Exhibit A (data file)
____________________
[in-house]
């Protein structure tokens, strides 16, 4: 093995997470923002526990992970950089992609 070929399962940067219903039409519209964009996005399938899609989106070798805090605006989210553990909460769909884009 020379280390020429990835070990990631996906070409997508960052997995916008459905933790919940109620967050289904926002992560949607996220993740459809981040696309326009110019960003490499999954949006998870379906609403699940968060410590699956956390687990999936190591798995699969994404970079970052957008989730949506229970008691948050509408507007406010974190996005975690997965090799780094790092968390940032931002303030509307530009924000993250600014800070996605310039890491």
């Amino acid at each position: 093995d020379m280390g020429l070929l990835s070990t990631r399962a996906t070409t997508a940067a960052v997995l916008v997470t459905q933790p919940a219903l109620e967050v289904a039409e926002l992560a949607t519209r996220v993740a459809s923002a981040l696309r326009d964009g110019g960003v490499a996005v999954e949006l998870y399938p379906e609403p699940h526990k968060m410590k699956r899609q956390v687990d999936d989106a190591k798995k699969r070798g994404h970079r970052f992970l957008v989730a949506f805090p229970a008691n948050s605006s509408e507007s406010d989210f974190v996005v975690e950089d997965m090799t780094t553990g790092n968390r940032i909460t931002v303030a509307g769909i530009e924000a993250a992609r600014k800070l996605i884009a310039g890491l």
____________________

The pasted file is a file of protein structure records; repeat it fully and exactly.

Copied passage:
[in-house]
């Protein structure tokens, strides 16, 4: 093995997470923002526990992970950089992609 070929399962940067219903039409519209964009996005399938899609989106070798805090605006989210553990909460769909884009 020379280390020429990835070990990631996906070409997508960052997995916008459905933790919940109620967050289904926002992560949607996220993740459809981040696309326009110019960003490499999954949006998870379906609403699940968060410590699956956390687990999936190591798995699969994404970079970052957008989730949506229970008691948050509408507007406010974190996005975690997965090799780094790092968390940032931002303030509307530009924000993250600014800070996605310039890491």
């Amino acid at each position: 093995d020379m280390g020429l070929l990835s070990t990631r399962a996906t070409t997508a940067a960052v997995l916008v997470t459905q933790p919940a219903l109620e967050v289904a039409e926002l992560a949607t519209r996220v993740a459809s923002a981040l696309r326009d964009g110019g960003v490499a996005v999954e949006l998870y399938p379906e609403p699940h526990k968060m410590k699956r899609q956390v687990d999936d989106a190591k798995k699969r070798g994404h970079r970052f992970l957008v989730a949506f805090p229970a008691n948050s605006s509408e507007s406010d989210f974190v996005v975690e950089d997965m090799t780094t553990g790092n968390r940032i909460t931002v303030a509307g769909i530009e924000a993250a992609r600014k800070l996605i884009a310039g890491l």